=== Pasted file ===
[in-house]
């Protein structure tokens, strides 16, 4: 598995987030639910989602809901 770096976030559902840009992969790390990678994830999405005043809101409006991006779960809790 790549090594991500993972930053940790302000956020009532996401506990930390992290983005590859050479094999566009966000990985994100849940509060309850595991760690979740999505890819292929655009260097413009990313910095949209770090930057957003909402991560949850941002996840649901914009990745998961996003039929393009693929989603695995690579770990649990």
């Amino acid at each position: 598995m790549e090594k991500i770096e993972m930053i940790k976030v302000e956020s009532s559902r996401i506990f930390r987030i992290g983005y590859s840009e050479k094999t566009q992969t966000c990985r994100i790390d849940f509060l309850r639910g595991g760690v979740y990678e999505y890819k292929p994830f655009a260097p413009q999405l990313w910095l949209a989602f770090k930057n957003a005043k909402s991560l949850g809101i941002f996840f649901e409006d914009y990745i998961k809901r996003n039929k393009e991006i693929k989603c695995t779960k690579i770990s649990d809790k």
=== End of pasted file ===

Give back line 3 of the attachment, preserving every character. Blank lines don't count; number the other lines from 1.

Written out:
């Amino acid at each position: 598995m790549e090594k991500i770096e993972m930053i940790k976030v302000e956020s009532s559902r996401i506990f930390r987030i992290g983005y590859s840009e050479k094999t566009q992969t966000c990985r994100i790390d849940f509060l309850r639910g595991g760690v979740y990678e999505y890819k292929p994830f655009a260097p413009q999405l990313w910095l949209a989602f770090k930057n957003a005043k909402s991560l949850g809101i941002f996840f649901e409006d914009y990745i998961k809901r996003n039929k393009e991006i693929k989603c695995t779960k690579i770990s649990d809790k």